- Allow the mixture to sit at 68-75°F, out of direct sunlight, for 7-15 days, or to taste. The longer the kombucha ferments, the less sweet and more vinegary it will taste.

- Pour kombucha off the top of the jar for consuming. Retain the SCOBY and enough liquid from the bottom of the jar to use as starter tea for the next batch.

- The finished kombucha can be flavored and bottled, if desired, or enjoyed plain.

Kombucha is not a magic elixir or proven to cure any radical diseases. Drink it in moderation, and try a pasteurized, store-bought version first to test your reaction to it. 

~ Becca DeVries

The Skinny on Juice Cleanses

We’ve all heard about fad diets: Atkins, South Beach, Weight Watchers. While each method of dieting utilizes a different approach to a healthier lifestyle, we want to find what works for us as individuals. First, identify your health goal. Is it to lose 10-15 pounds? Is it to prepare for a race? Is it to cut out cravings? 

After determining your goal, breakdown how to get there. A one-day cleanse, or even a three-day cleanse won’t get you to a weight loss goal of 15 pounds, nor will it guarantee a PR. Here’s what a juice cleanse can do, however: 

  1. Provides a sense of accomplishment: Let’s face it, consuming only 5-7 vegetable/fruit juices for 1-3 day is not for the faint of heart. Mental focus may be compromised during the cleanse as the brain is fueling off of less glucose than usual, but post-cleanse individuals typically experience mood improvement and a major confidence boost.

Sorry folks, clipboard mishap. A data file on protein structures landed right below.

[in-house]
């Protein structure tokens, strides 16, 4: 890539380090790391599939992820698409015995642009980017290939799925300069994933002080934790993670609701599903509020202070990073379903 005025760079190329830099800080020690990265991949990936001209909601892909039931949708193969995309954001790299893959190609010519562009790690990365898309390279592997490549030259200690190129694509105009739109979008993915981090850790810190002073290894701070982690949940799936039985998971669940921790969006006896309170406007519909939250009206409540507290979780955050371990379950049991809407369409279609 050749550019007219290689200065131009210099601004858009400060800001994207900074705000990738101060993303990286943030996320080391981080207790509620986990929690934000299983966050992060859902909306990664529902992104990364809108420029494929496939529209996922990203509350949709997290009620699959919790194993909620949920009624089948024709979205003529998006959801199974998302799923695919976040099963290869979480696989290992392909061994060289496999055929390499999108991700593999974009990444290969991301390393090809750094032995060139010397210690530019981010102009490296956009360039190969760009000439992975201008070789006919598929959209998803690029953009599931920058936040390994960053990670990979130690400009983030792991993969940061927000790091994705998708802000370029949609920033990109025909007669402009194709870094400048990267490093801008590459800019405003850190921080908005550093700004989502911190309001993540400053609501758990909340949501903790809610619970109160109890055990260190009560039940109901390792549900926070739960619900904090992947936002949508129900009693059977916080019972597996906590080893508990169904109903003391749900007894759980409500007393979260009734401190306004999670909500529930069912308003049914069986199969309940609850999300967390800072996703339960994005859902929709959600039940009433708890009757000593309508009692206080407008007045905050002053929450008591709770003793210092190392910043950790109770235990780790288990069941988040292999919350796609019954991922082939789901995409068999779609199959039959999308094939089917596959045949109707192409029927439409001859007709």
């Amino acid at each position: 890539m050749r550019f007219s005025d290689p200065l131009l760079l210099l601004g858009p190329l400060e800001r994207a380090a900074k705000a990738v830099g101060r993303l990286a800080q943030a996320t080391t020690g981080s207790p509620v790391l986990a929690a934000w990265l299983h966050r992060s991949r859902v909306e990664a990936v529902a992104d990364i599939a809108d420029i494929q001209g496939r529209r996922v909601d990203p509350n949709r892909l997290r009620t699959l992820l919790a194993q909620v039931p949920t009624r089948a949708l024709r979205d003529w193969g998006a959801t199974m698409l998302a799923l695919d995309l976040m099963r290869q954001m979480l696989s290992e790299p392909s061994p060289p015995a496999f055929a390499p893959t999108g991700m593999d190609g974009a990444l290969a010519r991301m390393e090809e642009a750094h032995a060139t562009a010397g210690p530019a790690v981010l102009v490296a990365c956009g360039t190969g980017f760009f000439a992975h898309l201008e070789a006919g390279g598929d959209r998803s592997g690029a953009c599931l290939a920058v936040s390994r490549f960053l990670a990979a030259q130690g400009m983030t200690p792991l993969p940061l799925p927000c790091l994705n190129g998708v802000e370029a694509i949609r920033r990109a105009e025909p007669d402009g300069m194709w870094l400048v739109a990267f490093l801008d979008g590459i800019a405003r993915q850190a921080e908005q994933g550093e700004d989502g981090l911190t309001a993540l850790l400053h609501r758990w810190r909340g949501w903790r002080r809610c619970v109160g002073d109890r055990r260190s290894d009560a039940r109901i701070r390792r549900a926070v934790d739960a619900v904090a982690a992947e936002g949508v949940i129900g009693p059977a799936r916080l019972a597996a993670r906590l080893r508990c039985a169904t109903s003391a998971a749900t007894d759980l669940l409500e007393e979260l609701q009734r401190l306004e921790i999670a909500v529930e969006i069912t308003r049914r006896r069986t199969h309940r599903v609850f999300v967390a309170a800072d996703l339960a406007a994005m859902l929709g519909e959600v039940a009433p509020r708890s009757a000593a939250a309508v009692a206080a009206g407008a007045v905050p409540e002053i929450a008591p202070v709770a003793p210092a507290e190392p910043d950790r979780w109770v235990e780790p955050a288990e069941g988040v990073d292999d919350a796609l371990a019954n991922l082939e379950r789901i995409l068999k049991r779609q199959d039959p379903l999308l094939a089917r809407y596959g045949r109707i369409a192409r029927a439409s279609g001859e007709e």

2. Shedding weight: It’s obvious weight loss is a result of eliminating solid food from your diet for 24-72 hours. However, a large percentage of weight lost is water weight and, if done too long, muscle mass. Most individuals gain the weight back after going back to a solid food diet. 
  3. Helps eliminate unhealthy cravings: This is purely a psychological and individual trend. There are alternatives to breaking cravings, but for some, juice cleansing is a motivating way to knock unhealthy habits. 

The bottom line is this: adding juice to your diet is a great way to try new fruits and vegetables while increasing your nutrient intake. There is no scientific backing behind cleansing. For some, results are overwhelmingly positive. For others, primarily negative. Side affects include lack of energy, headaches, and dizziness. Homemade fruit and vegetable juices provide several health benefits, and are beneficial as part of a balanced and healthy diet.        

Green Machine: 

Apples - 3 medium        
Celery - 4 stalk, large    
Ginger Root - 1/4 thumb
Lemon (with rind) - 1/2 fruit
Orange (peeled) - 1 large
Spinach - 5 handful

Combing ingredients in juicer and enjoy!

- Becca DeVries

What Do I Eat and When?

The question of the century. Most of us admit to flying blind when it comes to fueling properly in terms of food type, quantity, and time. Nutrition is always going to vary greatly from one person to the next - stick to what works for you!

Morning: MOST IMPORTANT MEAL! Eating breakfast will help you control you weight, consume less fat/cholesterol, maintain better focus during your day. Make your breakfast balanced and varied in food groups. 

  • Whole grains 
  • Protein/low fat dairy
  • Fruits and vegetables

Example: 2 eggs, 1 egg white sautéed with 1/2 cup of chopped veggies, 1 cup spinach, and 3 oz low fat cheese. 1/2 cup oatmeal mixed with 1/2 cup hot water, cinnamon, and 1/2 chopped apple and 1 T. chopped almonds.